Normalizing absurdity, bigotry and insanity is what "gave us the genocides of Nazi Germany, Bosnia and Rwanda," Werleman writes. "Trump supporters are no more or less normal than the bureaucrats and passive citizenry that allowed such atrocities to take place, and they remind us that we should worry less about extremists and more about the ordinary."


In recession-hit Brazil, the prospect of a Trump presidency is causing not just general social anxiety but also more specific economic fears. Folha de S. Paulocolumnist Clóvis Rossi describes the billionaire's pledge to impose a 45% tariff on Chinese imports "a declaration of economic war" that would "derail an already wavering economic recovery." It would be particularly brutal for the Latin American country because it trades heavily with both the United States and China and relies on the Asian behemoth as a customer of its raw materials.

Further "disaster will occur if Trump fulfills his promise to deport 11 million undocumented immigrants living in the U.S.," Rossi writes, explaining that Trump is "sowing the seeds of a Ku Klux Klan frame of mind" that will affect "Latinos in general," including the 100,000 Brazilians living on American soil.

Elsewhere in Latin America, Mario Luis Fuentes, writing in Mexico's daily Excelsior, characterizes Trump as a "sociopath," cautioning that the world's most powerful country has become "a dangerous threat during a crisis of inequality, poverty and environmental degradation."

Hope left

For all the breathless bewilderment and gloomy outlook of global opinion writers, some see cause for, if not celebration, at least some optimism. Describing the campaign of Democrat Bernie Sanders as "beautiful," Laurent Joffrin writes for French daily Libération that the leftist Vermont senator's suprising challenge against Hillary Clinton is refocusing a huge bloc of voters on social issues.

"After more than 30 years of economic growth that reserved the benefits for a small group of millionaires (or rather, billionaires), the Americans are discovering the extent of the inequalities that their successive leaders have allowed to develop," Joffrin writes. "For the first time in a long time, they are coming around to the idea of considering the advantages of a European-style minimum wage in the country of free enterprise and a minimal welfare state."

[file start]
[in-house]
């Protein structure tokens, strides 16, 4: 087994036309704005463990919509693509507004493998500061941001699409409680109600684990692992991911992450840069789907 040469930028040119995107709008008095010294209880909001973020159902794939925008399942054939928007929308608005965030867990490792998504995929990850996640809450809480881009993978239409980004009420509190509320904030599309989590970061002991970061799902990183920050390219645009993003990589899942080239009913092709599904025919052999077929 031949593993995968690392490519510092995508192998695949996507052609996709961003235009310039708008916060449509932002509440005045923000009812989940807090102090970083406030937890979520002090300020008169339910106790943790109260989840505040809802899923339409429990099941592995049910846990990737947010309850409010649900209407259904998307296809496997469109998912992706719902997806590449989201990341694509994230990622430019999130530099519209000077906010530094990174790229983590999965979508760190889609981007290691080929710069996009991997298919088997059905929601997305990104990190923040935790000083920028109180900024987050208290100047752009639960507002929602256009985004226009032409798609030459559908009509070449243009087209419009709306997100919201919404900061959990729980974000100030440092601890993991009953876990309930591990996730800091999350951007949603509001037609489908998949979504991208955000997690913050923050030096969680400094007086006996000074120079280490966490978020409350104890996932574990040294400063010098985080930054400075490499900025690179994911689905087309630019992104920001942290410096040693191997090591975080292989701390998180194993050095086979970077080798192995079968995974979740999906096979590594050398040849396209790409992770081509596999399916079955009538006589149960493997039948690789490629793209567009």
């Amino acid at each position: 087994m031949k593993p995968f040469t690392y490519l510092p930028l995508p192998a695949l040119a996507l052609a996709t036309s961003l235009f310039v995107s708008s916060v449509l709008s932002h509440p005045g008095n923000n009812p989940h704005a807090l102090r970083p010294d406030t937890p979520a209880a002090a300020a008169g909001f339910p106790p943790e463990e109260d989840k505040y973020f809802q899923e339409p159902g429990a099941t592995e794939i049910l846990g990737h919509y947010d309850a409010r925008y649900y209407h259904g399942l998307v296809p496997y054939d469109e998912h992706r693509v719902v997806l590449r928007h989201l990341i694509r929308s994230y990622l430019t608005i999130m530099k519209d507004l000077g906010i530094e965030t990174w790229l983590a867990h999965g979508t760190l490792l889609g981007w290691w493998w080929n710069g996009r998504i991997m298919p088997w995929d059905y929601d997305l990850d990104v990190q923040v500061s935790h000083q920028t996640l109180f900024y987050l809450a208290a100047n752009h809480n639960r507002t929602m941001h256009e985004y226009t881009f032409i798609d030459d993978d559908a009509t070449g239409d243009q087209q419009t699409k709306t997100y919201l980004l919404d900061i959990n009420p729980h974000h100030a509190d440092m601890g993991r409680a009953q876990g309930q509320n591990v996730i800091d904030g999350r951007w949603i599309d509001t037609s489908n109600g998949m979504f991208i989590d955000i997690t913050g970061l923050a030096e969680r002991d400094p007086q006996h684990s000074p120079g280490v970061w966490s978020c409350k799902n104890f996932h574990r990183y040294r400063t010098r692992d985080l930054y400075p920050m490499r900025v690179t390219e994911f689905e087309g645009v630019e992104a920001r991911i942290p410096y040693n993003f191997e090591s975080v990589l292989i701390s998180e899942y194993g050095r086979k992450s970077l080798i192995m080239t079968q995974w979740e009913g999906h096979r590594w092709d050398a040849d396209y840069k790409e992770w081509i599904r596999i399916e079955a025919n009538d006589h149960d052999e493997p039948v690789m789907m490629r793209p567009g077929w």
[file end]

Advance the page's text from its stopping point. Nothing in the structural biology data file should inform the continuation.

Time to buy brick stocks?

The Sydney Morning Herald's Peter Ker reports that Australian business interests are already thinking ahead to a potential Trump presidency, calculating what the economic upshot would be.

Given that Trump has vowed to build a wall along the border with Mexico, Australian Foundation Investment Company executive Mark Freeman told shareholders Wednesday, "One of the stocks we might have to look at is Boral, because they manufacture bricks in the U.S. and they will need a lot of bricks to build that wall."

As Ker notes, Freeman was joking, "but then again, most people thought Mr. Trump was joking too when he flagged plans to run for president."

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Why The World Still Needs U.S. Leadership — With An Assist From China

Twenty years of costly interventions and China's economic ascent have robbed the United States of its global supremacy. It is time for the two biggest powers to work together, to help the world.

Photograph of Chinese President Xi Jinping and U.S. President Joe Biden walking side by side in the Filoli Estate in the U.S. state of California​

Nov. 15, 2023: Chinese President Xi Jinping and U.S. President Joe Biden take a walk after their talks in the Filoli Estate in the U.S. state of California

María Ángela Holguín*


BOGOTÁ — The United States is facing a complex moment in its history, as it loses its privileged place in the world. Since the Second World War, it has been the world's preeminent power in economic and political terms, helping rebuild Europe after the war and through its growing economy, aiding the development of a significant part of the world.

For the latest news & views from every corner of the world, Worldcrunch Today is the only truly international newsletter. Sign up here.

Its model of democracy, long considered exemplary around the world, has gone through a rough patch, thanks to excessive polarization and discord. This has cost it a good deal of its leadership, unity and authority.

How much authority does it have to chide certain countries on democracy, as it does, after such outlandish incidents as the assault on Congress in January 2021? The fights we have seen over electing a new speaker of the House of Representatives or backing the administration's foreign policy are simply incredible.

In Ukraine's case, President Biden failed to win support for the aid package for which he was hoping, even if there is a general understanding that if Russia wins this war, Europe's stability would be at risk. It would mean the victory of a longstanding enemy.